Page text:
Explore Hoi An Ancient Town and get lost in its narrow lanes

I am not exaggerating when I say that walking around in Hoi An Ancient Town is a transportive experience. The town is strikingly well-preserved, with buildings bearing the clear vestiges of its Chinese, Japanese and French influenced architecture. The city was established in the 15th century and it became a trading centre and a major hub of commerce and cultural exchange. This ancient part of Hoi An is comprised of over a 1000 historic buildings, as well as a river bank, and old monuments which can be traced back to right when the city was a thriving port.

The varied influences of different cultures in the architecture of the city, is a clear indication of how rich this city’s history is. Every twist and turn on the road will lead you on to startlingly pretty corners, hidden museums or artistic boutiques and of course, extremely Instagram-worthy cafes and restaurants. There are also a lot of vendors in the street selling a variety of foods, drinks and souvenirs.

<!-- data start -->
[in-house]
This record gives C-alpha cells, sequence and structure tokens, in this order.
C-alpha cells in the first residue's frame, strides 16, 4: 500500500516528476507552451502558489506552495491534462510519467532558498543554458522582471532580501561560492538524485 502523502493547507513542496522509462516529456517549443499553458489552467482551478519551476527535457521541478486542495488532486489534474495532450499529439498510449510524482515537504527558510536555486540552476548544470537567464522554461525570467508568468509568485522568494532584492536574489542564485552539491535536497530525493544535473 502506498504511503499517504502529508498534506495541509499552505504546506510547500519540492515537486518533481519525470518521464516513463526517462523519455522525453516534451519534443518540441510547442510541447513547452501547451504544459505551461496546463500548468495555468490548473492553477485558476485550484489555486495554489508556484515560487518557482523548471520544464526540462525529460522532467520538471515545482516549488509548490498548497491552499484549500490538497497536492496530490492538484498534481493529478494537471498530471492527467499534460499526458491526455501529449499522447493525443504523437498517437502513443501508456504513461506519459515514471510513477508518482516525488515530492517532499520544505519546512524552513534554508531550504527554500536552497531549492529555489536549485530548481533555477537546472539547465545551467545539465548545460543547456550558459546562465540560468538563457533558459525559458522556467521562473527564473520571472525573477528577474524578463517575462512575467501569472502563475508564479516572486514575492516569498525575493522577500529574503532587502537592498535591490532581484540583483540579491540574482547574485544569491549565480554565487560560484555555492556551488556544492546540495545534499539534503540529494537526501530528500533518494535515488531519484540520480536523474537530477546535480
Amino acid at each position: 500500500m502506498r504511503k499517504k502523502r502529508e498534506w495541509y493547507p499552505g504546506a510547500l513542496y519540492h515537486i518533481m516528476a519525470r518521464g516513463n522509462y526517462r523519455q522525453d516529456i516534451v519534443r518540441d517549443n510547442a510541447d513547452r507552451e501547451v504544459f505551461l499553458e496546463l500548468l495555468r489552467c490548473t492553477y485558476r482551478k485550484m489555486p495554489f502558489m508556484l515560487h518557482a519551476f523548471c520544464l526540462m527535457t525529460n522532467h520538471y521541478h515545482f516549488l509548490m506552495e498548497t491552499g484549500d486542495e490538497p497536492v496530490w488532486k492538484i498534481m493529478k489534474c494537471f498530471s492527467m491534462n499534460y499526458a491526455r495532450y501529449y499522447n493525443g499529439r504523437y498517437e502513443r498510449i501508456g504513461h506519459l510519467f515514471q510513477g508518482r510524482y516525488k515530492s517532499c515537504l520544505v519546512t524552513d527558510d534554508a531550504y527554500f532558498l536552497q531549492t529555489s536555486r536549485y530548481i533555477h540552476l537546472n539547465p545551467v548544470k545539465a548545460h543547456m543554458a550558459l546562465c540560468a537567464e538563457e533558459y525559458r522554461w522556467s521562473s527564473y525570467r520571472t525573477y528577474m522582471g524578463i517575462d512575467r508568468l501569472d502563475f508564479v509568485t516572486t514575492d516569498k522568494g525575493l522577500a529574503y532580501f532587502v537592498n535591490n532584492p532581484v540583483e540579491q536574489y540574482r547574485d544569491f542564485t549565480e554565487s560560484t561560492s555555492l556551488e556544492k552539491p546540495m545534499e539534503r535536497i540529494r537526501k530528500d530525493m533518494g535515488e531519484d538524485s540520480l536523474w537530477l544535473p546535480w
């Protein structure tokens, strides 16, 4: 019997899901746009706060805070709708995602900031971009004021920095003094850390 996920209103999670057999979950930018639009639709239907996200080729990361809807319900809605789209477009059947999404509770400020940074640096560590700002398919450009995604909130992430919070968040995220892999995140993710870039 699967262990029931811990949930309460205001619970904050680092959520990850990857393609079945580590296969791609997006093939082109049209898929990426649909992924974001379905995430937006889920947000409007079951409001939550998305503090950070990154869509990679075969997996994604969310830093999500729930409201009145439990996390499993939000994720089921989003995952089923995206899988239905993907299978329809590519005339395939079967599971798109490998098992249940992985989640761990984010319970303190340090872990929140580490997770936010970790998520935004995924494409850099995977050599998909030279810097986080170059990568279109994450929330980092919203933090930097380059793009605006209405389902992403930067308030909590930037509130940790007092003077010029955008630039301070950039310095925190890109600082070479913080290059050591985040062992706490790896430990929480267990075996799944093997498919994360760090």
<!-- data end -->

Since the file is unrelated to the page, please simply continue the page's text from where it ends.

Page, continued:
Hoi An Vietnam lantern festival and cafes
Hoi An Vietnam and its postcard pretty cafés

Enjoy the Lantern Festival and Night Market in Hoi An

The night-market in Hoi An is by now, iconic. The sight of Hoi An glittering with a cornucopia of lanterns hanging in almost every nook and cranny of the city, is unforgettable. The Thu Bon River too is filled with boats decorated with lanterns. My boat ride here at night, surrounded, by a sea of lanterns, is one of the most surreal memories from my trip to Hoi An.

The tradition of releasing lanterns onto the river, as a form of prayer for happiness, peace and prosperity, comes from its Chinese heritage. It is believed to have been started by the Han dynasty in China. Visitors are also welcome to participate.

Apart from this, the streets of the Hoi An are filled with street food carts and vendors selling a huge variety of things. These include everything from clothes, objects of decorations, musical instruments, to paper mache creations.

Japanese Covered Bridge – Cau Pagoda or Chùa Cầu

As I mentioned above, The whole of the Hoi An Ancient Town is like walking into a historical exhibit. But there are two monuments which deserve special mention.